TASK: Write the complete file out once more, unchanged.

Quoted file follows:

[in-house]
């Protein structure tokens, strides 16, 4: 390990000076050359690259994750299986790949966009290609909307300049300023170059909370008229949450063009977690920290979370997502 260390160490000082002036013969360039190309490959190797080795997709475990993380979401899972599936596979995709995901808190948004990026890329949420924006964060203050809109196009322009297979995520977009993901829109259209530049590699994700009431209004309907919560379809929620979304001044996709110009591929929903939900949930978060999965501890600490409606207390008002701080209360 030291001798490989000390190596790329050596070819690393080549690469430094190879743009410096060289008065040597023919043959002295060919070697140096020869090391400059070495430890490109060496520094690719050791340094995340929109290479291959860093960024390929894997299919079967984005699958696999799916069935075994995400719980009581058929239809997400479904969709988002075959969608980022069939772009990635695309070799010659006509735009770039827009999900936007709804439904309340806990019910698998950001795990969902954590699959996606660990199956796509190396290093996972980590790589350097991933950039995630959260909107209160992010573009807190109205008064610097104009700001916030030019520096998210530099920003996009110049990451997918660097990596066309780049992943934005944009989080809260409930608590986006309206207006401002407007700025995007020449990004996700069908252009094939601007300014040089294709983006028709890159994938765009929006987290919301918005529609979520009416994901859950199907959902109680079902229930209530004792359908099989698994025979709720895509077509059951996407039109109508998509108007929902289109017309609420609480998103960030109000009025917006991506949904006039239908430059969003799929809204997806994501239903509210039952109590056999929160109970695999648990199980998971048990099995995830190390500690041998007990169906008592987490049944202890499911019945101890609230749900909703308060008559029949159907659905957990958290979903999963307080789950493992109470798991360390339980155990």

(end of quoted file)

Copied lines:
[in-house]
């Protein structure tokens, strides 16, 4: 390990000076050359690259994750299986790949966009290609909307300049300023170059909370008229949450063009977690920290979370997502 260390160490000082002036013969360039190309490959190797080795997709475990993380979401899972599936596979995709995901808190948004990026890329949420924006964060203050809109196009322009297979995520977009993901829109259209530049590699994700009431209004309907919560379809929620979304001044996709110009591929929903939900949930978060999965501890600490409606207390008002701080209360 030291001798490989000390190596790329050596070819690393080549690469430094190879743009410096060289008065040597023919043959002295060919070697140096020869090391400059070495430890490109060496520094690719050791340094995340929109290479291959860093960024390929894997299919079967984005699958696999799916069935075994995400719980009581058929239809997400479904969709988002075959969608980022069939772009990635695309070799010659006509735009770039827009999900936007709804439904309340806990019910698998950001795990969902954590699959996606660990199956796509190396290093996972980590790589350097991933950039995630959260909107209160992010573009807190109205008064610097104009700001916030030019520096998210530099920003996009110049990451997918660097990596066309780049992943934005944009989080809260409930608590986006309206207006401002407007700025995007020449990004996700069908252009094939601007300014040089294709983006028709890159994938765009929006987290919301918005529609979520009416994901859950199907959902109680079902229930209530004792359908099989698994025979709720895509077509059951996407039109109508998509108007929902289109017309609420609480998103960030109000009025917006991506949904006039239908430059969003799929809204997806994501239903509210039952109590056999929160109970695999648990199980998971048990099995995830190390500690041998007990169906008592987490049944202890499911019945101890609230749900909703308060008559029949159907659905957990958290979903999963307080789950493992109470798991360390339980155990």